March 29
Left Caleta Partida and motored for 3 hours to make water. Arrived at Ensenada el Cardonal 3pm. Windy but when it died down I kayaked about an hour to the beach. Lots of dead puffer fish and a few pelican bones, gave the beach a morbid feeling. As the wind began to build I came back to the boat and soon we had 20+ knots wind swinging us all over the place on the hook. Read and played cards but by dark winds scary and we stayed on anchor alert all night bouncing continuously. Felt like we were in a vacuum funnel.

March 30
Jim and I kayaked to the beach and hiked up a well-worn trail. After reading “Into a Desert Place” I was terrified of encountering a rattlesnake so it was a rare time when Jim was faster on the trail. Lots of photo ops with the cactus. Then we motored over to the next cove up, Ensenada el Grande. What an amazing place. Large anchorage ringed by sculptural sandstone in various stages of erosion. No sooner was the anchor set I was out in my kayak exploring the southern side. Breathtaking landscape and water so clear I could see all kinds of fish beneath me. Several snorkeling spots await exploration. Wind was lighter than night before but still lots of rocking and rolling.

March 31
Just missed the sunrise but watched the sky get lighter. No breeze and after a few minutes in the hammock I ate my last pan tosta w/cheese and launched the kayak for a spin around the north side of the anchorage. Must remember to take the recorder for those deep gurgling sounds. Drifted easily over the reefs watching fishes below and cliffs above. Feels like I’m in a sacred place. The balance of the day was spent reading and watching the kayakers with their guide. Allegro (Marlo and Scott) came by to introduce themselves from the other boat here. I suggested we meet on the beach at sunset to burn our respective trash. Trash is problematic and I refuse to just dump it overboard in the ocean as has been suggested from other cruisers. Filling bottles and cans with seawater and dropping them overboard appears to be okay as they sink and make houses for various creatures, old food can be tossed for consumption by gulls, but everything else needs to be dealt with. So an hour before sunset we loaded the dinghy with our trash bag and headed to a small beach with a big rock cave and plenty of driftwood. Marlo and Scott joined us and voila, everything burned to ash as I celebrated the toilet gods for continuing to work and we watched the sun set on another day in paradise.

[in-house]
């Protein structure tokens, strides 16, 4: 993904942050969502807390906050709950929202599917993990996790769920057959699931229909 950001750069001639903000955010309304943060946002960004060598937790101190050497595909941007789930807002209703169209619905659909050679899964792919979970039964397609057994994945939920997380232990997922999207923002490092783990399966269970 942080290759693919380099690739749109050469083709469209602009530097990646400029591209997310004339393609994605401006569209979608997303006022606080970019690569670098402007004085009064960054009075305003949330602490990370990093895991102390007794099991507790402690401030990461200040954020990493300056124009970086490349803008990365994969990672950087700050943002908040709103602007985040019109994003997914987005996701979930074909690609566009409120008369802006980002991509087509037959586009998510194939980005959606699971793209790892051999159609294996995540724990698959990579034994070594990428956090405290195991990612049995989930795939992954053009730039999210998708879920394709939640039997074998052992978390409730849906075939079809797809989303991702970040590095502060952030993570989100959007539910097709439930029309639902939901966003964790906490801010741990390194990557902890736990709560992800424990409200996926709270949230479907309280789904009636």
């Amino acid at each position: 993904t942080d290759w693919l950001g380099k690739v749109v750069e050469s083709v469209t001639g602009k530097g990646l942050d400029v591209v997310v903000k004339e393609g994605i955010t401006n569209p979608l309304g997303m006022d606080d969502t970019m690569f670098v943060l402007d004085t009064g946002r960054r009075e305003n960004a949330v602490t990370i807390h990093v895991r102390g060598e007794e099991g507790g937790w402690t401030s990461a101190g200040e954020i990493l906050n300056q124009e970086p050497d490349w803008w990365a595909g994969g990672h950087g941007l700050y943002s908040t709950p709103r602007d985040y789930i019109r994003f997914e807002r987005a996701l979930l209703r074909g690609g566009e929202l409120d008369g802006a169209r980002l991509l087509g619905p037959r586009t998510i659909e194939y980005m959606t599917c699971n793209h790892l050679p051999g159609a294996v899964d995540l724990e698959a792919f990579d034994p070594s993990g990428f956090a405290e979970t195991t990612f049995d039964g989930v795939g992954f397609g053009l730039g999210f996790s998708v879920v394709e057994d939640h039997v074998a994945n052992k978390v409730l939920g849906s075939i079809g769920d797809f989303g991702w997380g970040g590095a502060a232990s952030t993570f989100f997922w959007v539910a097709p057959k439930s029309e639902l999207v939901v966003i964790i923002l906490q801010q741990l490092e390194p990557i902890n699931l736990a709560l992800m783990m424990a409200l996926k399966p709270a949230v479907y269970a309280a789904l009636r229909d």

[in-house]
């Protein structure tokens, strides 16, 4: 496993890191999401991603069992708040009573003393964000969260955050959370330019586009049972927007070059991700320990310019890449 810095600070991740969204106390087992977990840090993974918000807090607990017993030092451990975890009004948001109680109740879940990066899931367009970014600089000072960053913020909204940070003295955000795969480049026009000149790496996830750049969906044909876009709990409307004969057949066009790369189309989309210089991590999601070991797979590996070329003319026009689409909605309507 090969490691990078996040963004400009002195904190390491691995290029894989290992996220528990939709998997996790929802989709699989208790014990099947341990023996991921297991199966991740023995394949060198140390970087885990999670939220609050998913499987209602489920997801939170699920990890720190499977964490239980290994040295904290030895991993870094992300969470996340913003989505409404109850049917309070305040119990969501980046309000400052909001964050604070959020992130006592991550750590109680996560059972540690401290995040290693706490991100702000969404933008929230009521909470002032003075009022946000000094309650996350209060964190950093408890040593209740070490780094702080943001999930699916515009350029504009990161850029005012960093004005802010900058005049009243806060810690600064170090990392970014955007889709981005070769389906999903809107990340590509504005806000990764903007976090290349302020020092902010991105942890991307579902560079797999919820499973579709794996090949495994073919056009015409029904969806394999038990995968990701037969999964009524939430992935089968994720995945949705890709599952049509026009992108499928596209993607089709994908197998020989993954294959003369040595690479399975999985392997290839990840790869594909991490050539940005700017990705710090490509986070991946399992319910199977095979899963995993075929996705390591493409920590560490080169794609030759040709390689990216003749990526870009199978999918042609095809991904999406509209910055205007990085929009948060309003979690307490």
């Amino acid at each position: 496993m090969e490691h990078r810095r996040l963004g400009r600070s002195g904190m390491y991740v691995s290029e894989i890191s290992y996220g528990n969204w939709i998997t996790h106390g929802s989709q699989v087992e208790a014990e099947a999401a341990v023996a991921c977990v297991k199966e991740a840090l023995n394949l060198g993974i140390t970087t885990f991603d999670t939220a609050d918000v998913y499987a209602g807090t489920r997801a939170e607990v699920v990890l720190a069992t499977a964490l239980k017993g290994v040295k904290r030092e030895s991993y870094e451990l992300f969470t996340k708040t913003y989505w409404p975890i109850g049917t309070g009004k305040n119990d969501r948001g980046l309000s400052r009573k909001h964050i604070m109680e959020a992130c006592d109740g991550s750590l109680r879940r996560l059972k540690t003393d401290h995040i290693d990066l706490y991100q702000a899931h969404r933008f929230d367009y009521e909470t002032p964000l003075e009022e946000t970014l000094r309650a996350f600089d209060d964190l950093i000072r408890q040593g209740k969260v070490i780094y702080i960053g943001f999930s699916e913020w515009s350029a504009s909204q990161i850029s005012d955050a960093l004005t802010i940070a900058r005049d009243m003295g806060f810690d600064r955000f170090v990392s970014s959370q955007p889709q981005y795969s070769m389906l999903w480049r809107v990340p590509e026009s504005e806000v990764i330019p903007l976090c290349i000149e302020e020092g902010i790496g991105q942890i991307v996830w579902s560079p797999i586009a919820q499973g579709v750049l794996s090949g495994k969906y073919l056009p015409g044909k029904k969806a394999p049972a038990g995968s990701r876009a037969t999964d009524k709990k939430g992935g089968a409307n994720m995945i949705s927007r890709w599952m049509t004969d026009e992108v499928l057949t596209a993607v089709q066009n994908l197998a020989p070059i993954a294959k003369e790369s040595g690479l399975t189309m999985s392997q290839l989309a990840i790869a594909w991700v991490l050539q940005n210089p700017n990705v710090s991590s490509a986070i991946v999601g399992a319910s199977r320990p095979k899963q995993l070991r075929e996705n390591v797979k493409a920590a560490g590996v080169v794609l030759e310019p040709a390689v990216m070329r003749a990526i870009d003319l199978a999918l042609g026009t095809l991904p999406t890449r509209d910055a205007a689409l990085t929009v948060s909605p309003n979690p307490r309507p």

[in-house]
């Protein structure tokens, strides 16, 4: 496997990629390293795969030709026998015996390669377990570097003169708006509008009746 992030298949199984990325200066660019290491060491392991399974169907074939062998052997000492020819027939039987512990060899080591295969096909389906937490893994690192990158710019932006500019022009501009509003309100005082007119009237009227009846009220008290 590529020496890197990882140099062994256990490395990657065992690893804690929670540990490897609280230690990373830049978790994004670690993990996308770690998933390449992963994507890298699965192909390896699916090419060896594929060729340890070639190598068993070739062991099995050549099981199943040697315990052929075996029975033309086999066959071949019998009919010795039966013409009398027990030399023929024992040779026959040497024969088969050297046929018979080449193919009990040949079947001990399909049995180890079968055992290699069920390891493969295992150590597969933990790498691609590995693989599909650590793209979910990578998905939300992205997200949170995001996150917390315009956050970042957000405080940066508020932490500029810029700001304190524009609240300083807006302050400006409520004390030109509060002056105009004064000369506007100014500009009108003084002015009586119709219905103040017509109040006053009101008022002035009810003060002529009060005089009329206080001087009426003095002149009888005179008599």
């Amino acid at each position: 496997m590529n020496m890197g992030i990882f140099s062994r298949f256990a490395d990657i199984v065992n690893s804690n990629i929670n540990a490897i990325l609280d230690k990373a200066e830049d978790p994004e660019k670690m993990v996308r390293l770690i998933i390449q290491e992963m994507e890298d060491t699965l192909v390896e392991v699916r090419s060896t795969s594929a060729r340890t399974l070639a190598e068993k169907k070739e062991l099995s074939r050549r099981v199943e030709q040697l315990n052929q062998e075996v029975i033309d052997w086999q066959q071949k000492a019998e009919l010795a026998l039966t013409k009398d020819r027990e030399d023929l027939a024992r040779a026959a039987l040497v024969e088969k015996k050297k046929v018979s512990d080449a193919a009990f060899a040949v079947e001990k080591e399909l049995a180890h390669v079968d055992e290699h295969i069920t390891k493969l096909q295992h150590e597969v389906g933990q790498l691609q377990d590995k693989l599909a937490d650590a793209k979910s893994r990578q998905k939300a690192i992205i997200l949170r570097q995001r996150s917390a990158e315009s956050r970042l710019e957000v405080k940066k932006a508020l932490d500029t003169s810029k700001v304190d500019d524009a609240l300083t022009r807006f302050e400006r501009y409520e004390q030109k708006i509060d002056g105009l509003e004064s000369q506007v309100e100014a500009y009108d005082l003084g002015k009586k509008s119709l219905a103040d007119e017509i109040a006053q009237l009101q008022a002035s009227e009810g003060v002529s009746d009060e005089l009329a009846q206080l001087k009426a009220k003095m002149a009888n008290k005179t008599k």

April 1, 2009
I’ve been sitting in the cockpit all morning monitoring the wind waiting for an opportunity to kayak over to the cliffs so I can try out my new digital recorder. The various slurping sounds made around the cliffs is so unusual, along with the echoing of the birds flying overhead that I want to see if I can record it. I’m still waiting as the wind periodically gusts to 15+ knots which is too annoying to paddle against. Waiting paid off and I spent the afternoon with Marlo in our kayaks drifting along both shores of the bay. My recording of the gurgling among the rocks worked and we enjoyed a spectacular view of crystal clear water into the depths of the reefs watching fishes and listening to the birds overhead. Sunset was shared with Marlo and Scott on our boat with talk of what to see as we head north tomorrow.

march 22-25 ensenada la gallina and del candelero